Suffice it to say that you bungled your way through the task, and made errors in the game you could have cared less about just so you guys could move on to the actual fun already. 

Alternatively, when you put emotion and attention into something you want to achieve, you take extra care in making the thing you want to happen, happen. With extra attention, you tend to make less errors. Additionally, because positive affirmations focus on the overall end goal as opposed to the obstacles in the way of said goal, you tend to dwell less on any mistakes you may happen to make along the way.

When you make an error in a task, your brain creates a reaction called error-related negativity (or, ERN) that occurs within milliseconds of making a mistake. These reactions happen whether or not you realize it, though when you are aware of an error, you’re less likely to repeat it. That was the case in a study conducted by Lisa Legault of Clarkson University — all participants were given a task to do, but only half practiced self-affirmations. The group that used the positive affirmations measured higher ERN activity, and ended up making less mistakes in their task as a result. 

They Can Help to Silence That Doubtful Voice in Your Head

You know the one. It’s the obnoxious, nagging voice in the back of your head that, without fail, somehow makes you doubt yourself and question whether or not your goal is really possible, even if you know it is. Luckily, practicing self-affirmations can help shut that voice down once and for all.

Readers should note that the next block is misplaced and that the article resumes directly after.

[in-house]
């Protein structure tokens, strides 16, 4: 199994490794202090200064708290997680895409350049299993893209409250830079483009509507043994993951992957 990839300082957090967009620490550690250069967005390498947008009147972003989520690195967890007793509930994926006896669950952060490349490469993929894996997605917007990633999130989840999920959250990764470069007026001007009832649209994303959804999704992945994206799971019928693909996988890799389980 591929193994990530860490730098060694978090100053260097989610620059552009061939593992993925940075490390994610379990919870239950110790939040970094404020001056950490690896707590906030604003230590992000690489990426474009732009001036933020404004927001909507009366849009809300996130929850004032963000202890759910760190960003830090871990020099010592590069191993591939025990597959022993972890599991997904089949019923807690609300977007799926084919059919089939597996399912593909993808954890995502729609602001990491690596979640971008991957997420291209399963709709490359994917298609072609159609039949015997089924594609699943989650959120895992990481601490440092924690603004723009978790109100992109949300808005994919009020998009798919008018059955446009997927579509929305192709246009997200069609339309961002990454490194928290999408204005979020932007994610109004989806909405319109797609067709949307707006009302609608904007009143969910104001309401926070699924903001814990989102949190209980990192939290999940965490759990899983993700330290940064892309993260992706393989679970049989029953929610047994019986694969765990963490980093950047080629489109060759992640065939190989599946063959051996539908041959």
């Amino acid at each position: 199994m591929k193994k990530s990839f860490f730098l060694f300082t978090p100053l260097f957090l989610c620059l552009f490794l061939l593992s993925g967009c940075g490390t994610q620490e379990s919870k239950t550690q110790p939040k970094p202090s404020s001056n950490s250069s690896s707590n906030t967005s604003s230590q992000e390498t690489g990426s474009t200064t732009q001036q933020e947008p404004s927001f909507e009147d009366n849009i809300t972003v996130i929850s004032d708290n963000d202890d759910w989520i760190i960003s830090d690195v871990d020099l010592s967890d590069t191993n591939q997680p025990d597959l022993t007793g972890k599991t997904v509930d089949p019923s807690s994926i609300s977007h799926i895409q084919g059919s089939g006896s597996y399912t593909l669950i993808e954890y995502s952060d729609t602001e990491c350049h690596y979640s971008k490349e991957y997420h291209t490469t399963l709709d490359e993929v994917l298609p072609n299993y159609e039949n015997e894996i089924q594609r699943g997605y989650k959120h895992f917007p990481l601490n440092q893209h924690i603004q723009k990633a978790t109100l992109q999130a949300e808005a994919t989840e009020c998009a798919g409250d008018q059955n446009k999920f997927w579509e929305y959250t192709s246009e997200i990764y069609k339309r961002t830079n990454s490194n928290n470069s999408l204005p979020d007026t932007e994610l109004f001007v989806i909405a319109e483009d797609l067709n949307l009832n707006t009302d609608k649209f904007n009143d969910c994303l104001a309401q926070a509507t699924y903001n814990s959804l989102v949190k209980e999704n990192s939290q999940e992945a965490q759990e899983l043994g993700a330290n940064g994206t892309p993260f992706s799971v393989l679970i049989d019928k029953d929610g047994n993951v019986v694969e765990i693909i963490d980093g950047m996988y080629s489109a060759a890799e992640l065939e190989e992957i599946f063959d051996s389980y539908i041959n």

According to Dr. Tchiki Davis at the Berkeley Well-Being Institute, positive words activate different areas of the brain, and every time each area is activated, it gets stronger and your brain naturally gets used to thinking in a more optimistic manner, and the positive thoughts, memories, and ideas are more accessible for you. When you set a path and think positively about your goals, your brain will have an easier time both plotting and processing it — and that negative, self-doubting voice won’t have a chance to chime in. 

They Can Help You Set and Stick to Specific Goal

When you speak things into existence — like telling a friend that you’re finally starting that podcast — you’re more likely to follow through with the plan. Speaking about your goals in the present tense has a funny effect on the way your brain views them. Statements about the present have more of an influence on your subconscious, rather than saying you’re “going to” do something, or you’re working on it soon. When you speak your affirmation as if it’s already happening, you’re more likely to stick with it and you’ll likely engage in behaviors to make it come to life. The clearer you make your goals, the clearer your subconscious also sees them, and keeping said goal at the top of mind makes it easier to do real, active things to set it into motion.

That, and you don’t want your friend to think you copped out when they ask when your first episode is dropping. 

At the very least, reciting positive affirmations can give you the extra motivation you need to accomplish the task at hand, even if it seems super daunting. A few minutes of reflecting and focusing on the affirmation can keep you grounded and remind you of the positives when the attitudes swirling around you seem overwhelmingly negative. They serve as a “Remember who you are, Simba” moment, sans hallucinations of your dad in the sky, and you know what? Just in case you needed a reminder, you’re pretty freakin’ great.